Two trends have been notable for some time. One is that disease as a Wertbegriff began to regain interest. Occasionally this happened indirectly, namely by describing health as a Wertbegriff (for instance, in the WHO definition, see Chapter II, 3.3). The consequence was that health became more than the absence of disease because disease remained defined as a fact. Another expression of this trend in the Netherlands was Querido’s noting that when medicine concerns itself only with the factuality of illness, in many ways it falls short in practice.267 Since then, the attitude and role of the physician, particularly that of the family doctor, has been a constant subject of debate. Those aspects of being ill that were removed from the definition of illness in the biomedical disease concept came under scrutiny. The other trend was to remove value judgments farther and more consistently from the disease concept in an effort to achieve value-free, objective medicine. Szasz’s description of illness as a physicochemical disorder fits into this trend. Psychiatric disorders, as disorders that fit poorly or not at all into a biomedical disease concept, led to a great deal of controversy in this trend as to whether the disease concept was applicable to them at all. Therefore other conceptualizations were sought in which the facts could be accommodated more satisfactorily than in the biomedical disease concept. The point is that gradually it is becoming clearer that several diseases can have no more than a controversial status inside the biomedical disease concept because the expected organic aberrations cannot be demonstrated. So we are faced with a choice: either declaring these uncertain illnesses to be non-illnesses, or realizing that illness originally was and in fact still is a “Wertberiff,” with the consequence that a disease concept must be found which accommodates this value concept.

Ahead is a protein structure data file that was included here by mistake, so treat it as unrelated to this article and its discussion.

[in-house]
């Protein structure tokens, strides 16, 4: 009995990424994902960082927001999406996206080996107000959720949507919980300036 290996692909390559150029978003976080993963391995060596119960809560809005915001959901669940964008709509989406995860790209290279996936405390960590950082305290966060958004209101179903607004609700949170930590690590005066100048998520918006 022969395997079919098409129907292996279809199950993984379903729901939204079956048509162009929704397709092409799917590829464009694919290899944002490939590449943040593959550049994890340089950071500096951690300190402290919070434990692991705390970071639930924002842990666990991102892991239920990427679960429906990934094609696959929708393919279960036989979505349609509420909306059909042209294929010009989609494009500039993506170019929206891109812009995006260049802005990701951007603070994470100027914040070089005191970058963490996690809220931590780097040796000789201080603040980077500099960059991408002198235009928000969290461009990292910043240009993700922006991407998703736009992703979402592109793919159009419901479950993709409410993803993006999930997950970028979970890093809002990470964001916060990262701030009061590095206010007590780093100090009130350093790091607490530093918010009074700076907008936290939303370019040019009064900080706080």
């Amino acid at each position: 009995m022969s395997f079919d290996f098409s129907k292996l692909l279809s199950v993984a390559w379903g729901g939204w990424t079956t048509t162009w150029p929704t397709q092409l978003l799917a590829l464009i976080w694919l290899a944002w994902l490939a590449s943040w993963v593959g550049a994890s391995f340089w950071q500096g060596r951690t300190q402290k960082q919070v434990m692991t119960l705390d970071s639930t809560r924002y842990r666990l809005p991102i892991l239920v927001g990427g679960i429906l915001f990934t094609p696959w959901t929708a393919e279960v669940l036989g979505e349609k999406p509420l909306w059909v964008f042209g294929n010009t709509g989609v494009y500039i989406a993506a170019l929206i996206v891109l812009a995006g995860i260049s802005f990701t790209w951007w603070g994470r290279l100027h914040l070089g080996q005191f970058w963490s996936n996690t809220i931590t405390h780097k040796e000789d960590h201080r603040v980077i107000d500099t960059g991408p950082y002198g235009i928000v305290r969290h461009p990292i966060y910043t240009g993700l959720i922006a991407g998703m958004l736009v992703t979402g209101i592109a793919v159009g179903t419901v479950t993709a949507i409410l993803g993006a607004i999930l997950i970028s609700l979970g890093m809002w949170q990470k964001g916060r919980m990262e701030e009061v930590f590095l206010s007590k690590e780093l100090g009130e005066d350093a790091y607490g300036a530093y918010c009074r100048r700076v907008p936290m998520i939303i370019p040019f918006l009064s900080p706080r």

Medicine that is focused on physical science can deal with facts and processes but shuns values. For a while there was a euphoric belief not only in value-free science but also in value-free medicine, and even in value-free psychiatry. Gradually it became clear that this illusion could be upheld only when certain values are reified and considered solid laws, as a prioris instead of values. Bichat expressed it thus at the beginning of the nineteenth century, “La vie est l’ensemble des forces, qui résistent à la mort.” [Life is the collection of powers that resist death.] This dictum was often a practical hypothesis quite reconcilable with the wishes of patients. It turned into a law that required medicine to postpone death as long as possible at every cost. Therefore expressing doubt about whether this dictum was always everywhere the right course became nearly taboo even when the enormously expanded development of medical-technical equipment led to a demand for quality of survival.268 The value and significance of death were denied as well as the value and significance of being ill.269 Put differently, because death was viewed as ominous and living longer as valuable, this value judgment was turned into an unquestionable law. It seems to me that part of the lack of understanding for and the tremendous resistance against abortion, euthanasia, and suicide, precisely among physicians, must be understood this way. To physicians, who prolong life at every cost, it is incomprehensible that the patient does not always want that.